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Child custody report: Heroin use is breaking up Ohio families

Multiple factors determine where a child lives and how much parenting time takes place when Ohio couples separate or divorce. Many child-rearing decisions are included in plans agreed upon by parents and approved by Columbus family courts. Sometimes child custody issues aren't resolved so smoothly.

The Ohio State Bar Association details the elements involved in deciding disputed child custody cases. Among the considerations are the desires of parents and children, a child's relationship with people closest to him and the stability of a living environment. The health of all concerned parties is another vital factor.

Parents with substance abuse problems are unhealthy, and in the court's eyes, unfit to retain child custody rights. Family court judges do not restrict parent-child relationships temporarily or permanently without good reason. Illegal drug use by parents is one of those reasons.

State health officials reported that heroin use has impacted an increasing number of child custody cases in recent years. Child welfare advocates are worried -- statistics showed an 83 percent increase in custody cases involving heroin between 2010 and 2013. Heroin affected 6,827 custody decisions in 2013 compared to 3,726 decisions in 2010.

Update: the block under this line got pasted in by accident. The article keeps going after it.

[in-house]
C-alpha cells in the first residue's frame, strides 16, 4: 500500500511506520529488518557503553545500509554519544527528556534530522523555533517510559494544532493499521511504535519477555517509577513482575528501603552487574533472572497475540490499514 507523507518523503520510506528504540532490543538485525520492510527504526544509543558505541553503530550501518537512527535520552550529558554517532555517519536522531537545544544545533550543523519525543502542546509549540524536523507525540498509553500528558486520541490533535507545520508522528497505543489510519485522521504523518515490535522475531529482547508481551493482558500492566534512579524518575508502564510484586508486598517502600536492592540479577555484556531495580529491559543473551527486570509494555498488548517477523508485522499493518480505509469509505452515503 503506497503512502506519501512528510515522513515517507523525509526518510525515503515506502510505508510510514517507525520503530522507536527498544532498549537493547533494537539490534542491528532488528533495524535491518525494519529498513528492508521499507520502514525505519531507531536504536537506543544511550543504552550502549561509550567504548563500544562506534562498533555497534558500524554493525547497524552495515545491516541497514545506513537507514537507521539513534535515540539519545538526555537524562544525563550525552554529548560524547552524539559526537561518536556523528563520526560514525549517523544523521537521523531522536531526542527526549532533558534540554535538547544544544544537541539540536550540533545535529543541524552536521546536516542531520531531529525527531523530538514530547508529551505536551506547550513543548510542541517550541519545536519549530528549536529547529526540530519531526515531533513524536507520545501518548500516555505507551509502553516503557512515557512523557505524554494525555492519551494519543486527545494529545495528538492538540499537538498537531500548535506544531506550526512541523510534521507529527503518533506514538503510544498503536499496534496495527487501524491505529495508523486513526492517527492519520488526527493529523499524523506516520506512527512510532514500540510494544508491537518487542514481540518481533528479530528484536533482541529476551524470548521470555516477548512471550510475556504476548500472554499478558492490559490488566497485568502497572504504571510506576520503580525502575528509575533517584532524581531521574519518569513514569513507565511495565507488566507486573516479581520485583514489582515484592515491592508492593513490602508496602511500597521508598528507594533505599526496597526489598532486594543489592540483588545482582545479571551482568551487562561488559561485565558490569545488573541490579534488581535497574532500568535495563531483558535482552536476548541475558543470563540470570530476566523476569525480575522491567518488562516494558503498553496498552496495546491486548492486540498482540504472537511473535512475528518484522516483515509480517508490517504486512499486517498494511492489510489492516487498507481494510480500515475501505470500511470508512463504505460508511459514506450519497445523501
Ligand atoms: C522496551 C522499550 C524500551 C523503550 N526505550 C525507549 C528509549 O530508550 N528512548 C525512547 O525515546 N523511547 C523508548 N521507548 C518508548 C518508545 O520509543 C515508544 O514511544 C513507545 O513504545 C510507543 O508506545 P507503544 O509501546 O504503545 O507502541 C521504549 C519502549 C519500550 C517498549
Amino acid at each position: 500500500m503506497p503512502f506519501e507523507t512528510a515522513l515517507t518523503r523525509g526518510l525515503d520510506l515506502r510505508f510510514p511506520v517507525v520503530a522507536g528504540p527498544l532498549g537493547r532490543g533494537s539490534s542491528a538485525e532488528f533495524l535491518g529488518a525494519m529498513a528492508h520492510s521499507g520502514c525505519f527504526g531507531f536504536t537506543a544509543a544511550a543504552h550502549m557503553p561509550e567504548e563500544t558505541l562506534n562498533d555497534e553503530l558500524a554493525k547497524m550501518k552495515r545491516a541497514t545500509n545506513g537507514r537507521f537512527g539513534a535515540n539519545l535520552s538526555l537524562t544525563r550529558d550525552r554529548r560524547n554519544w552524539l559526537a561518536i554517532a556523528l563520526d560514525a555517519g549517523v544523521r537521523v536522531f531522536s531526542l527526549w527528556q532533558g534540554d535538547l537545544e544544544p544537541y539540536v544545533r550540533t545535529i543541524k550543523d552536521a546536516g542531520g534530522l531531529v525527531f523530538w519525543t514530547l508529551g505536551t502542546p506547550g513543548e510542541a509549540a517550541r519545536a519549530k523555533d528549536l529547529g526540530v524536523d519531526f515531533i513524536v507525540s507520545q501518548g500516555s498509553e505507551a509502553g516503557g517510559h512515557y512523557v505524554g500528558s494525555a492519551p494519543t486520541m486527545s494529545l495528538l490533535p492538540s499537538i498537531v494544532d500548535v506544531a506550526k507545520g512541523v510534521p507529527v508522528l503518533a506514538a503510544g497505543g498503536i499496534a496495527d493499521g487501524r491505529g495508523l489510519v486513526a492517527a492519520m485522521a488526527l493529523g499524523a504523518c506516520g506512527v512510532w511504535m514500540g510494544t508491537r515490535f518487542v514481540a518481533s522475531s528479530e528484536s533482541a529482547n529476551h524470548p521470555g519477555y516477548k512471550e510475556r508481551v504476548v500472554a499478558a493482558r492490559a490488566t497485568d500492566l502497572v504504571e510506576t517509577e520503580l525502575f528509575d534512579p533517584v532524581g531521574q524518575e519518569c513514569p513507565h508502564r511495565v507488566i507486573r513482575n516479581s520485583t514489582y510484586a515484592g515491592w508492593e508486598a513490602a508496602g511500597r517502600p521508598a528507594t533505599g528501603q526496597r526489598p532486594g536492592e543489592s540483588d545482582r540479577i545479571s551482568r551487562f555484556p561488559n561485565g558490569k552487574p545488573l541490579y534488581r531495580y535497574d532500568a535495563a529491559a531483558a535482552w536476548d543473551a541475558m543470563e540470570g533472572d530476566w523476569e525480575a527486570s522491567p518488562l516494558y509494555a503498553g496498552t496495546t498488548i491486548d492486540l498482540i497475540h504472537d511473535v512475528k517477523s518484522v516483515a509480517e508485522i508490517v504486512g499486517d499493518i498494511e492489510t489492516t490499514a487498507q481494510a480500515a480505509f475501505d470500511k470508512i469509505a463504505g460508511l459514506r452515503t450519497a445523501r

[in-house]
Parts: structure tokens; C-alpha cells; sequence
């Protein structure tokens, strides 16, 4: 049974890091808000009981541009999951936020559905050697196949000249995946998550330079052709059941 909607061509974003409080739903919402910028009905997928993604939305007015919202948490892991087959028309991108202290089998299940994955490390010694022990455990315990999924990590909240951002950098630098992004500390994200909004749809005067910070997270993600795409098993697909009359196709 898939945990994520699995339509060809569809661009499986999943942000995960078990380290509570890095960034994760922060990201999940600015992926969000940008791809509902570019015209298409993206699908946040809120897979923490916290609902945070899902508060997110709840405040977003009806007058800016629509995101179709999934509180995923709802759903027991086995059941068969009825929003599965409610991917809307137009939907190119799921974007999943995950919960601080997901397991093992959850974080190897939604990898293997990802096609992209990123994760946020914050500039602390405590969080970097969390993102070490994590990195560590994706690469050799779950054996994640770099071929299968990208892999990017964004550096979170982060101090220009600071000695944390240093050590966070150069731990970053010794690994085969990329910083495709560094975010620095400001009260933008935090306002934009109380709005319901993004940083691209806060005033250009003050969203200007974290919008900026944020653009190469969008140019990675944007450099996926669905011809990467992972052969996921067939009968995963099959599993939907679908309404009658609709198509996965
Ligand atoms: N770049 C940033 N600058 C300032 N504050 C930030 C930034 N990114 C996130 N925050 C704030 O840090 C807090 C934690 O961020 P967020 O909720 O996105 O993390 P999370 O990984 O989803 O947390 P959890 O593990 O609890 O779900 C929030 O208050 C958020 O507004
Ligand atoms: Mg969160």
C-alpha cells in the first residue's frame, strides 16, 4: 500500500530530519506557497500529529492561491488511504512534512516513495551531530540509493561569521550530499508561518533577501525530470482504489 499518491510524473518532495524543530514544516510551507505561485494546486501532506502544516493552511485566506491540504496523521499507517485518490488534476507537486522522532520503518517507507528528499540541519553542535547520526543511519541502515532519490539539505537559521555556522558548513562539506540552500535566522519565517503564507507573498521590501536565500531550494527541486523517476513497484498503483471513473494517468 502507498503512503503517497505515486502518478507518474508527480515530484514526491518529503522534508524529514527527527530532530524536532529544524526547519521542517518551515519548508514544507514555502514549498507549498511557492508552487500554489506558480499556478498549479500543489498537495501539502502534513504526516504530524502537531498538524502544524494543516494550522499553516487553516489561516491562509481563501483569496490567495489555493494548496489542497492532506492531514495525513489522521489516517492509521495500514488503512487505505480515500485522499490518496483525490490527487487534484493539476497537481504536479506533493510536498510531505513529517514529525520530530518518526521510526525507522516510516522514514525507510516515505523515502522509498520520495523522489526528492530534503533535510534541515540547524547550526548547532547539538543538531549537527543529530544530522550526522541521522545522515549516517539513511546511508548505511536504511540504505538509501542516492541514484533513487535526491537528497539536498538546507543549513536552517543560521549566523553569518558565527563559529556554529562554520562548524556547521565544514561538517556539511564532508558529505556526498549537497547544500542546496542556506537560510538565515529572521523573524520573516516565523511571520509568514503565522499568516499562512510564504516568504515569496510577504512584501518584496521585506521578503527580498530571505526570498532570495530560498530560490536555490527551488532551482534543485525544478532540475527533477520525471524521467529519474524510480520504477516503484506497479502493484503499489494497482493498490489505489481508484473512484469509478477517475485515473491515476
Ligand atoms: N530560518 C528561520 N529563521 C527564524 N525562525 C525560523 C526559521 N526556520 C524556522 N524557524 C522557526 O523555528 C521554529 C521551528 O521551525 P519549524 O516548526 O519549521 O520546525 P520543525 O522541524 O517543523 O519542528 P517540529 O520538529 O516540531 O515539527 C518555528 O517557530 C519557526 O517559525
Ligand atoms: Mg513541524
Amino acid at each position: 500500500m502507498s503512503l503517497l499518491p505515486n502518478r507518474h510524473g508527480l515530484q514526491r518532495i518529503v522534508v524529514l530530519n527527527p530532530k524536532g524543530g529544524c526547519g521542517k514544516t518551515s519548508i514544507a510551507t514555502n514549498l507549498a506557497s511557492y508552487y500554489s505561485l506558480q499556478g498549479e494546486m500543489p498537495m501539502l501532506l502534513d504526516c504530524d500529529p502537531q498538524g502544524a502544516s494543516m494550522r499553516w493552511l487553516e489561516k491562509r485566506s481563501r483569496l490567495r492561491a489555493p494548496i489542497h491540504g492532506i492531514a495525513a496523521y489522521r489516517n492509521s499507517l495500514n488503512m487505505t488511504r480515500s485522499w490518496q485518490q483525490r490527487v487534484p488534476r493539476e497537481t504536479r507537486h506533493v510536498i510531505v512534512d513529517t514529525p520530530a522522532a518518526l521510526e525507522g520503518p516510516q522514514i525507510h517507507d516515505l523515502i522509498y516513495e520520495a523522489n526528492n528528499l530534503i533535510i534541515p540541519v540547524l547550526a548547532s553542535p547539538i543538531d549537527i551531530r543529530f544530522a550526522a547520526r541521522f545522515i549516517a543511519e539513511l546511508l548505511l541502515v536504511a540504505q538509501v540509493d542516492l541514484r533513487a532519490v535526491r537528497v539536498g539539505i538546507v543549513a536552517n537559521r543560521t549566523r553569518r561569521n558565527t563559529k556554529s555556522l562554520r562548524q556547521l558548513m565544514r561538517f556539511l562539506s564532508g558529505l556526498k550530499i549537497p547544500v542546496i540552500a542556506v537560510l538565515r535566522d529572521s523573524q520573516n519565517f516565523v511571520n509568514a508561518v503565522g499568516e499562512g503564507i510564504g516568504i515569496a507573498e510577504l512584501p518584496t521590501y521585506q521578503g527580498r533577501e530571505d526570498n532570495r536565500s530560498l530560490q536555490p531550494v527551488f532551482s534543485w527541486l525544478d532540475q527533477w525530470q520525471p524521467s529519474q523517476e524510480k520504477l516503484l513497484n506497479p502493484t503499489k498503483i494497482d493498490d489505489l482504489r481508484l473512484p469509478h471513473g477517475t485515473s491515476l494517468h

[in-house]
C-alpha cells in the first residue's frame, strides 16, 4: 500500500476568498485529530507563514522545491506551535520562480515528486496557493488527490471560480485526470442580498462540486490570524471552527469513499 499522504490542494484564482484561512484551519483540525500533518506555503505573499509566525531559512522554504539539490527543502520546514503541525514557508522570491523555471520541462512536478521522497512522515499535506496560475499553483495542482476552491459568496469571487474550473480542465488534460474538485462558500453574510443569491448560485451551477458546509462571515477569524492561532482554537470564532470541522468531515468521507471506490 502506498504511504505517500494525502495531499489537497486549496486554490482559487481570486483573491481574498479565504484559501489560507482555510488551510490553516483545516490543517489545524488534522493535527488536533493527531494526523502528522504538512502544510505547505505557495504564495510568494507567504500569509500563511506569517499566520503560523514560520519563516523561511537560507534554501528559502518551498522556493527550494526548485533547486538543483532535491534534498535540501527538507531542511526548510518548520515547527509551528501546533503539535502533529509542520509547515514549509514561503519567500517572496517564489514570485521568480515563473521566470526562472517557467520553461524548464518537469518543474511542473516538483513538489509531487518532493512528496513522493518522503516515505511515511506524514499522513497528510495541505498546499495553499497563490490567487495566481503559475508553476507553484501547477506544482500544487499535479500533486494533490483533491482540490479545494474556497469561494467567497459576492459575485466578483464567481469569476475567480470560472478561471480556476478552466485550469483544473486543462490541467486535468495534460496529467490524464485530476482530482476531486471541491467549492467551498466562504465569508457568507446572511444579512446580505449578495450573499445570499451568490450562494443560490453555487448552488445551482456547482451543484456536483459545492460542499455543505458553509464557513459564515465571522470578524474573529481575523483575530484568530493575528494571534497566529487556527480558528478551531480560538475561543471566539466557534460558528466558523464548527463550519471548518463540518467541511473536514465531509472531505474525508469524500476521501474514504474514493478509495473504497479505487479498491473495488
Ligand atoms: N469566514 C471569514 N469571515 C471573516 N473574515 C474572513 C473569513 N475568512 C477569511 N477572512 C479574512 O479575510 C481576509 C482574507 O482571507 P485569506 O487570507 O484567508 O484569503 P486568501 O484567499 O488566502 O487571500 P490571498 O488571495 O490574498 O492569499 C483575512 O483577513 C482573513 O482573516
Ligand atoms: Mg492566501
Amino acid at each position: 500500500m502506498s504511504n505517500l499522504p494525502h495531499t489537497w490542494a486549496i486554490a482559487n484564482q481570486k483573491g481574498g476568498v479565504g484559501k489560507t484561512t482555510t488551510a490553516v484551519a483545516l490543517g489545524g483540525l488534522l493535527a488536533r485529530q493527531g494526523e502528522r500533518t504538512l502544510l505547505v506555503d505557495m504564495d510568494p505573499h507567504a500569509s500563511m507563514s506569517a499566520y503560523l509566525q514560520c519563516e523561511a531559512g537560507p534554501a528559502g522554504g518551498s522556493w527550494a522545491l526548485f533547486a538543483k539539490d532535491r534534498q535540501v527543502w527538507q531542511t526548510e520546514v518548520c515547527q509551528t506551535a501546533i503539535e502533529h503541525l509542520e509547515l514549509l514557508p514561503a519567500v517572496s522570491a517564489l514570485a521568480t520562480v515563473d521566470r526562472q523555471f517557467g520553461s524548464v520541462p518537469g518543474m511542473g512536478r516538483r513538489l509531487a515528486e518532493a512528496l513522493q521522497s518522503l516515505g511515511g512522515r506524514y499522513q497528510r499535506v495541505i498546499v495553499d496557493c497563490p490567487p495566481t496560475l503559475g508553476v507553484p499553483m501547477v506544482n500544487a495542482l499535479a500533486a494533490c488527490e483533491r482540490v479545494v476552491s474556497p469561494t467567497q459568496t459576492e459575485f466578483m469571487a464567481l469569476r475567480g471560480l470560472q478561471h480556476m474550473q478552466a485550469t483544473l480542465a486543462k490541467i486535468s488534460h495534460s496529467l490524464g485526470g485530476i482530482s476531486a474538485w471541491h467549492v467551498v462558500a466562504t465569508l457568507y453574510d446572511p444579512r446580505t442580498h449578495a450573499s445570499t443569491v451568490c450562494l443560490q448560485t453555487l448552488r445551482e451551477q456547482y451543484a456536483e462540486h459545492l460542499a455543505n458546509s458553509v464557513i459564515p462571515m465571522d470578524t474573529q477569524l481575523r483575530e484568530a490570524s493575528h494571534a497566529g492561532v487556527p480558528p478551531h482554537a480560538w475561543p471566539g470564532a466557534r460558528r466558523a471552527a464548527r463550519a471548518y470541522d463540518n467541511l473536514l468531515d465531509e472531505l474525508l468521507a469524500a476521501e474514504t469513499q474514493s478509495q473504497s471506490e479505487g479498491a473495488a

Heroin isn't the only drug causing the state to intervene, but the drug's presence in custody cases is growing rapidly. More cases involve parent or caregiver use of cocaine than heroin. Foster care is sometimes the only option the state has to protect children with unstable drug or alcohol-addicted parents.

Officials with the Public Children Services Association of Ohio claim children removed from addicts' homes spend more than four times longer in foster care than other children. The average stay for most children is 70 days. Children taken from a drug or alcohol-addicted parent spend an average of 300 days in foster care.

Removal and parental rights restrictions are extreme measures. Attorneys can advise parents facing allegations of drug use and provide hope for restoring custody rights.

Source: The Blade, "Heroin use soars as factor in removal of Ohio children from parents in custody cases" Associated Press, May. 14, 2014

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